Words are her playground, and now I know that they are Julia’s too. Perhaps some day they can slide and swing and sift and rift together.

In the meantime, I will be her word playmate any time she wants one. And I’ll have these words in my pocket the whole damn time:

Make me talk like you, and you’ll get a bunch of syntactically sophisticated nonsense. Let me keep my memories and connections, my resonations and associations and word-pictures, and if you slow down enough, you might hear something ringing true.

10 thoughts on “a playground of words

  1. That’s it! That’s totally it! Words are Brooke’s playground. I’ll line up to be a playmate anytime she wants, as well.

    Love you,

  2. You have no idea how much I needed this, as I get ready to discuss whether or not my son is ready to be moved into a middle school classroom next year. This goes right to the crux of one of the arguments we’ve been having over his “relatedness”. I say he relates just fine, and you’ve just handed me the tools to explain why.

  3. This has always been my favorite of Julia’s posts, it rings true for my Vincent,too. I love”echolalia is what you use when words are too much. It’s also what you use when they are not enough. These are not opposites.” Such beautiful, valuable insight!

  4. Thank you for these words. They were an incredible blessing today. I’m trying to learn about autism & need reminders that my step-son is an individual. He has been able to verbalize to his mother & I that he’s confused as to why friendships are so hard. He desires true friendships with his peers. In my pursuit to learn more, I’m encountering autistic adults who seem to speak for my step-son & his unique experience. While the opinions of professionals, autistic adults, & other parents are necessary & often valid, I tend to forget the eight year individual & pursuing what he thinks & wants. I pray that society changes & support the efforts of groups trying to change attitudes about autism at a macro level. When my step-son walks out of our house or his mother’s house, I want those he interacts with to show him support, understanding, & encouragement. I also want to listen to him & help him form & maintain friendships by building his social skills, figuring out ways he can process the overwhelming emphathy he really does have for others, & convey care & concern towards others. I’ve been criticized & cut off from some parents of children with autism & many adults with autism because they view my desire to help him meet his goals as trying to change his neurology. It’s very hurtful & was truly refreshing to read this.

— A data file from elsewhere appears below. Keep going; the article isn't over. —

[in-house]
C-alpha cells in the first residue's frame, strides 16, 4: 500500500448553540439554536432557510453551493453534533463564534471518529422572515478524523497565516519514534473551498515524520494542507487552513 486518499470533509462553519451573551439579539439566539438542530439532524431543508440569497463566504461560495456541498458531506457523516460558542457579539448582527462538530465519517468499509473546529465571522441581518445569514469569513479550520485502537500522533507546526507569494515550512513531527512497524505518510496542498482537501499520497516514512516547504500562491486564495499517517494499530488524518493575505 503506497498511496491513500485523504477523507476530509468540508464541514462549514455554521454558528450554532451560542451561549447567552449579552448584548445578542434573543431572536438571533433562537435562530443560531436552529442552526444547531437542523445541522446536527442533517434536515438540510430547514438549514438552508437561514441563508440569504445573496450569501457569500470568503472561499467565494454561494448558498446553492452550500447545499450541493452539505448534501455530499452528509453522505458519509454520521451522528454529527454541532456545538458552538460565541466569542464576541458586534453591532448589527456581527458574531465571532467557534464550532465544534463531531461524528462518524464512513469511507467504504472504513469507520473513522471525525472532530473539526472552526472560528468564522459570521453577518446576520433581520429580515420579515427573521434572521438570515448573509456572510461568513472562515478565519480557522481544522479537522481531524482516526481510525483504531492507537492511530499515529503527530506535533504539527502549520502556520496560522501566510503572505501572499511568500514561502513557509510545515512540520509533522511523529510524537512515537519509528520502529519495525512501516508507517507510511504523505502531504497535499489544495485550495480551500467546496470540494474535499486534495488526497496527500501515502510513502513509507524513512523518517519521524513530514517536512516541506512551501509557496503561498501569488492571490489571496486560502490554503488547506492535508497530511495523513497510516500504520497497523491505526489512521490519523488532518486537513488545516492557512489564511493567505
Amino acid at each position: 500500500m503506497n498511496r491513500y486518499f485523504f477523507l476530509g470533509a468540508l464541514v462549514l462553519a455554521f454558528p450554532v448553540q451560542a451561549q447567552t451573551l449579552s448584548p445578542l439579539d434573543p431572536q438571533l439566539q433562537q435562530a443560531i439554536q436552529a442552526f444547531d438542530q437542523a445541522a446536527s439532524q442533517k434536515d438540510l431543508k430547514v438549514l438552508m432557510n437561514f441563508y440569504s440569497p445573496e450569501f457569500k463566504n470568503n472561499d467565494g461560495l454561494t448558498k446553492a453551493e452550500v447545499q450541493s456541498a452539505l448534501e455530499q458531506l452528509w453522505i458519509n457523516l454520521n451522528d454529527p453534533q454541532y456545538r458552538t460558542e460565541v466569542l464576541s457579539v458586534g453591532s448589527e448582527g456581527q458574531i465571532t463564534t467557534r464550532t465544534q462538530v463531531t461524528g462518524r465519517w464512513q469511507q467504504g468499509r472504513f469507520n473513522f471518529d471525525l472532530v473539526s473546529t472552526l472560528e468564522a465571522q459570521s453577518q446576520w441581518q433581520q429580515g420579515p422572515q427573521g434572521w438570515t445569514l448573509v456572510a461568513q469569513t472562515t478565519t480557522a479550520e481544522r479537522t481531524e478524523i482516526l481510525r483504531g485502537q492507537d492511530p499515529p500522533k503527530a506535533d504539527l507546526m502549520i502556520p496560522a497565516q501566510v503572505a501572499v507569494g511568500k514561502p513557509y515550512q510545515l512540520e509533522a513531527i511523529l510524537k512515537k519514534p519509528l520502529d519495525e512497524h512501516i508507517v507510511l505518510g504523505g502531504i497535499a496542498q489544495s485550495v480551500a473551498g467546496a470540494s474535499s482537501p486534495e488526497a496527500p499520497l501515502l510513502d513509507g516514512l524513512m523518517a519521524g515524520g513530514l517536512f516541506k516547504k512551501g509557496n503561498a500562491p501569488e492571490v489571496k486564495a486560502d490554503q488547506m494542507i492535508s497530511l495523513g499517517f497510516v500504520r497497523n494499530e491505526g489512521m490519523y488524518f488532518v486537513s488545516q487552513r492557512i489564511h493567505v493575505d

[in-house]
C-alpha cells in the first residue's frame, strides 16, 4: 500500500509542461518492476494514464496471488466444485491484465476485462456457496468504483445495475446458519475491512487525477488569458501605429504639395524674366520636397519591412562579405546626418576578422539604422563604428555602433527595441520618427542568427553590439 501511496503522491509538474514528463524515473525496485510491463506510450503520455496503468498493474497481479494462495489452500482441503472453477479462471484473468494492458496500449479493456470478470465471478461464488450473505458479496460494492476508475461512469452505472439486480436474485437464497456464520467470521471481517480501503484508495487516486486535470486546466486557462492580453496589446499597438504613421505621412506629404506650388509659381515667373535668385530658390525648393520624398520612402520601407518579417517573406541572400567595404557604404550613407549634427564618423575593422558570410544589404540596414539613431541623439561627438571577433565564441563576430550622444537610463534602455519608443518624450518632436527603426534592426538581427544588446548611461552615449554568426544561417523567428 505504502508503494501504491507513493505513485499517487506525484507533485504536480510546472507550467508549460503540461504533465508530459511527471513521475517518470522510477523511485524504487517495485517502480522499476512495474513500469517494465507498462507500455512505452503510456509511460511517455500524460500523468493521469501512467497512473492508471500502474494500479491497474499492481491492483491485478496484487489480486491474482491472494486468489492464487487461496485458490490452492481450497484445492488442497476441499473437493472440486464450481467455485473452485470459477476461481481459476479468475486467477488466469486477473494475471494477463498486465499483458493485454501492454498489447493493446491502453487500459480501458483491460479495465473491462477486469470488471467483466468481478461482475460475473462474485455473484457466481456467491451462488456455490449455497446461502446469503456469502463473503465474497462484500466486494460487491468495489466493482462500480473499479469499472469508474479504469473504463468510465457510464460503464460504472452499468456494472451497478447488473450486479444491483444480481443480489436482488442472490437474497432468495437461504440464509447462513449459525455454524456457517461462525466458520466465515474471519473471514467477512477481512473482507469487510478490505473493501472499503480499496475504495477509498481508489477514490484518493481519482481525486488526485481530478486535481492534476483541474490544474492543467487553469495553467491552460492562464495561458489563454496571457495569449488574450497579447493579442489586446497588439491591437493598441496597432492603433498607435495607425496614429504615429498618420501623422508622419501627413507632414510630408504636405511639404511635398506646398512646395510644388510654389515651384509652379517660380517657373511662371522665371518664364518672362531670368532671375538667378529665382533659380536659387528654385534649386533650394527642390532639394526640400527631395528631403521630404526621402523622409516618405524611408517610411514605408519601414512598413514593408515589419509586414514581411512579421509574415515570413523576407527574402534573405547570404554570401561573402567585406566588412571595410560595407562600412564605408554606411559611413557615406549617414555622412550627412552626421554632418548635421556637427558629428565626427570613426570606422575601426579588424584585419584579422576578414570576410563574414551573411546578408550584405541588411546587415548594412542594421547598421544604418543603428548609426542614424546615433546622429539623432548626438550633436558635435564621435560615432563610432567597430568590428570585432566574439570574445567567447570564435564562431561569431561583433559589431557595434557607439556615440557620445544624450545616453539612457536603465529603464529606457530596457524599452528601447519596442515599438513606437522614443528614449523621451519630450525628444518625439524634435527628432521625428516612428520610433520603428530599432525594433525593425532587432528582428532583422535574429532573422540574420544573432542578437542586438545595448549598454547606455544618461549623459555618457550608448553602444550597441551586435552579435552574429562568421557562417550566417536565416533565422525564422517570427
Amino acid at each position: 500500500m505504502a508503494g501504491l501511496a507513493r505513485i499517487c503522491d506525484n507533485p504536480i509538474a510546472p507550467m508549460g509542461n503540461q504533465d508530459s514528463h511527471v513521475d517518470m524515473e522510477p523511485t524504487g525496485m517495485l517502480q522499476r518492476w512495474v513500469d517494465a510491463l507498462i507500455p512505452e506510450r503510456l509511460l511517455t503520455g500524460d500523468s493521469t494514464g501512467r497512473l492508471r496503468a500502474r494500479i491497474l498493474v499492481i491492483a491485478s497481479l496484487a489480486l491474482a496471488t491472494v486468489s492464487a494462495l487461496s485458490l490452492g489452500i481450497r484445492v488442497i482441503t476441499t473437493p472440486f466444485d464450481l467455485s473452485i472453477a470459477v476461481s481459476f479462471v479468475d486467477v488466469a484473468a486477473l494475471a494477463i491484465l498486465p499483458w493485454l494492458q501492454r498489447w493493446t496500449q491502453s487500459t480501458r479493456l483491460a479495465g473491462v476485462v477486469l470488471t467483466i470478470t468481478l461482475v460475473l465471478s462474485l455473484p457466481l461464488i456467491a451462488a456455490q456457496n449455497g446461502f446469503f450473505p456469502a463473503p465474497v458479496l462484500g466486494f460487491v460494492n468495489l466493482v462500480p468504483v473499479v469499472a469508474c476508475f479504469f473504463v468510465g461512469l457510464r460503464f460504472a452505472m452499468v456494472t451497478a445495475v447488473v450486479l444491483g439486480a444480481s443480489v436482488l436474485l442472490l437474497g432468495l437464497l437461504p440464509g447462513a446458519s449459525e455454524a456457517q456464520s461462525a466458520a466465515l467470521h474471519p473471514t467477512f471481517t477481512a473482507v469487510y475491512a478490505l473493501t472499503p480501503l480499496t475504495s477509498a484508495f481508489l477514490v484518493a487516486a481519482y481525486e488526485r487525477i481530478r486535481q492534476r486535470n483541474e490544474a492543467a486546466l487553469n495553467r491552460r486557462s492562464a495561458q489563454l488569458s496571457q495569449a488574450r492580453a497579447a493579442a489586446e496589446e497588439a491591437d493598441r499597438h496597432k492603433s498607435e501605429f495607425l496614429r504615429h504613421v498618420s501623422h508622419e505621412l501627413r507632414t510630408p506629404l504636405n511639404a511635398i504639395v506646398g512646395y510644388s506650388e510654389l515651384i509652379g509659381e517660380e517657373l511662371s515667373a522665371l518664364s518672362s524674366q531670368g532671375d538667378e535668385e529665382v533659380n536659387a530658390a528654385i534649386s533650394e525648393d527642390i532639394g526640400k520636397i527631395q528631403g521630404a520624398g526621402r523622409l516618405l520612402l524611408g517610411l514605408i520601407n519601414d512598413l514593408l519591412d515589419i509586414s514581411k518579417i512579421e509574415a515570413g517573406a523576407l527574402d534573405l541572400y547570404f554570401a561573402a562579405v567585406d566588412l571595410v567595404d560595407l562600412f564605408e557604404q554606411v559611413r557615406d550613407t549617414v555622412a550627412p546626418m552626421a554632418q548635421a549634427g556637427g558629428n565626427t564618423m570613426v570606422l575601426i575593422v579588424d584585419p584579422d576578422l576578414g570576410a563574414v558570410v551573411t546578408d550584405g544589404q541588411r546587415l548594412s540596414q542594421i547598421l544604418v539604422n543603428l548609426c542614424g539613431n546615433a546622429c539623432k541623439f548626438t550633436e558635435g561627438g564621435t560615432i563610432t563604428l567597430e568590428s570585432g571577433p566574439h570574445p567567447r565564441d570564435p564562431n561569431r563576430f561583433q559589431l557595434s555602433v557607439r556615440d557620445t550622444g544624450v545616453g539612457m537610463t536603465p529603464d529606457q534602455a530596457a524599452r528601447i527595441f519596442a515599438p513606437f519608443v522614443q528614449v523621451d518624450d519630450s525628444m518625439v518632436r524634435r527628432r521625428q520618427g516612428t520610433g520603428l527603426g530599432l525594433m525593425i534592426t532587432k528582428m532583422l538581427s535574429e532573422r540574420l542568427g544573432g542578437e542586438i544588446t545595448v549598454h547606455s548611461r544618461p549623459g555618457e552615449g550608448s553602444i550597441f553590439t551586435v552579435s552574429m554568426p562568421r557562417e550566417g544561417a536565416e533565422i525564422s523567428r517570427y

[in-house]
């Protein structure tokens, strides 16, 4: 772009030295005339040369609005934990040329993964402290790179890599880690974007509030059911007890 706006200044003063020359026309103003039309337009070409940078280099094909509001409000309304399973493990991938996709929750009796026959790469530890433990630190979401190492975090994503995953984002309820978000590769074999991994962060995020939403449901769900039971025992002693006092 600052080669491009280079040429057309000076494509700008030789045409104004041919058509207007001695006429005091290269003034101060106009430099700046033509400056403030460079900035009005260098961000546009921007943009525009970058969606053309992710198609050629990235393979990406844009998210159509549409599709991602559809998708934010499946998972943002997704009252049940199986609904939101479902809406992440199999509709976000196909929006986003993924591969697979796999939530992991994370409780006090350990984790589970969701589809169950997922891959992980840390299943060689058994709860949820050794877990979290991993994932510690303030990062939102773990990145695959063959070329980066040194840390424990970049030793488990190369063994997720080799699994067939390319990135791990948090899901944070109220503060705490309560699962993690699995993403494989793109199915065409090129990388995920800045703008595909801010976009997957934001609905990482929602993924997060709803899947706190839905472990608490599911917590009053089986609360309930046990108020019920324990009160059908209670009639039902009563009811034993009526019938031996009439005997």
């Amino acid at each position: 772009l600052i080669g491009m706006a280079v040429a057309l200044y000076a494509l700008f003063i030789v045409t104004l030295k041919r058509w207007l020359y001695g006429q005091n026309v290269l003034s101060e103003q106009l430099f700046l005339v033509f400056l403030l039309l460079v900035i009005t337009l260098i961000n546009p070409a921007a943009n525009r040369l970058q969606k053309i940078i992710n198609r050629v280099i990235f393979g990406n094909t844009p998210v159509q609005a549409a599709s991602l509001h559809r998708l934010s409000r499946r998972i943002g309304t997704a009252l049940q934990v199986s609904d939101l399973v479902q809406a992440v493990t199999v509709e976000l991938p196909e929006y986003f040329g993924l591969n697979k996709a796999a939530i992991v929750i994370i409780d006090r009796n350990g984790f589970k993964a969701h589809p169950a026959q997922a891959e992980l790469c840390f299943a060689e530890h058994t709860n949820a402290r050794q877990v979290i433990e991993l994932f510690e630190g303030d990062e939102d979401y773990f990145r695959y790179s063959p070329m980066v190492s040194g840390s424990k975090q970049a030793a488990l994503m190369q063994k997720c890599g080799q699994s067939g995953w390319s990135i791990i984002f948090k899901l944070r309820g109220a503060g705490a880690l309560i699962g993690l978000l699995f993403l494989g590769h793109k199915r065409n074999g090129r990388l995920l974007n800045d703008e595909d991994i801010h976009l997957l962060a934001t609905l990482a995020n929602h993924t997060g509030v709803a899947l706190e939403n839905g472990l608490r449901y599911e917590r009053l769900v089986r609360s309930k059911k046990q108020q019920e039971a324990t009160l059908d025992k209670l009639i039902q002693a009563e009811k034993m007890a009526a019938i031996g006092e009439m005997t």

5. Wow…just wow!! One of my most favorite posts that you have written. I am going to check out Julia’s blog. I often tell people…..to know my sweet boy is to sit in his giggles….to be still next to him and repeat his words back to him….the rhythm and cadence in his sounds can bring such joy and peace to him…..and to me. Again, I thank you for this post.

  6. “Water water besha besha” is so catchy I’ve been saying it ever since I read this. Also this makes me think of how this fall, a few days after I rediscovered how much I love running around and saying “Squish,” I got to go to a mattress store. Best coincidence ever.

    A variation on the theme: http://www.bartleby.com/122/66.html

    -Emma W.

  7. Pingback: » My son -Dora, Boots, Mickey, Minnie, The Wiggles and the connection we make through scripts Redefining Typical

Leave a Reply

Fill in your details below or click an icon to log in:

WordPress.com Logo

You are commenting using your WordPress.com account. Log Out /  Change )

Google photo

You are commenting using your Google account. Log Out /  Change )

Twitter picture

You are commenting using your Twitter account. Log Out /  Change )

Facebook photo

You are commenting using your Facebook account. Log Out /  Change )

Connecting to %s